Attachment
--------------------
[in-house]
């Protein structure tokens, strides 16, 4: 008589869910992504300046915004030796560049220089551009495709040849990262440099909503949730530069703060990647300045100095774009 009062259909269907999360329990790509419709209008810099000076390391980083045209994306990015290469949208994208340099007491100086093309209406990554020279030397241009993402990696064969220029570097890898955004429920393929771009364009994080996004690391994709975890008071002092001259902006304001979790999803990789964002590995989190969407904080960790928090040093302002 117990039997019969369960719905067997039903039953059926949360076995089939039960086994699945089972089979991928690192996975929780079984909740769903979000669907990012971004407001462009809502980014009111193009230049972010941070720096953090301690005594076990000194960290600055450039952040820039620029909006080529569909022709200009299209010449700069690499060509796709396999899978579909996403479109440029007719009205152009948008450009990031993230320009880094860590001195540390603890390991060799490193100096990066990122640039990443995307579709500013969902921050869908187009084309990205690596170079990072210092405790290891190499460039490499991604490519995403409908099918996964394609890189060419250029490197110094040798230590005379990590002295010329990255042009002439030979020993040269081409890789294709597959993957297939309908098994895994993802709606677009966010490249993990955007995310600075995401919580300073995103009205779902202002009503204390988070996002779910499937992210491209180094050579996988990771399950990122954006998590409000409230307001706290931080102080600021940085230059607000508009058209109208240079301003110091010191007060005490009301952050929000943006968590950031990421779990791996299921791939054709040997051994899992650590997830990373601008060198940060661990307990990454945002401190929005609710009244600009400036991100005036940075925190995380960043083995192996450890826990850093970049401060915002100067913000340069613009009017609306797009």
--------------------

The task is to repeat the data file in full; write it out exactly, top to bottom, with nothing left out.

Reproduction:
[in-house]
């Protein structure tokens, strides 16, 4: 008589869910992504300046915004030796560049220089551009495709040849990262440099909503949730530069703060990647300045100095774009 009062259909269907999360329990790509419709209008810099000076390391980083045209994306990015290469949208994208340099007491100086093309209406990554020279030397241009993402990696064969220029570097890898955004429920393929771009364009994080996004690391994709975890008071002092001259902006304001979790999803990789964002590995989190969407904080960790928090040093302002 117990039997019969369960719905067997039903039953059926949360076995089939039960086994699945089972089979991928690192996975929780079984909740769903979000669907990012971004407001462009809502980014009111193009230049972010941070720096953090301690005594076990000194960290600055450039952040820039620029909006080529569909022709200009299209010449700069690499060509796709396999899978579909996403479109440029007719009205152009948008450009990031993230320009880094860590001195540390603890390991060799490193100096990066990122640039990443995307579709500013969902921050869908187009084309990205690596170079990072210092405790290891190499460039490499991604490519995403409908099918996964394609890189060419250029490197110094040798230590005379990590002295010329990255042009002439030979020993040269081409890789294709597959993957297939309908098994895994993802709606677009966010490249993990955007995310600075995401919580300073995103009205779902202002009503204390988070996002779910499937992210491209180094050579996988990771399950990122954006998590409000409230307001706290931080102080600021940085230059607000508009058209109208240079301003110091010191007060005490009301952050929000943006968590950031990421779990791996299921791939054709040997051994899992650590997830990373601008060198940060661990307990990454945002401190929005609710009244600009400036991100005036940075925190995380960043083995192996450890826990850093970049401060915002100067913000340069613009009017609306797009």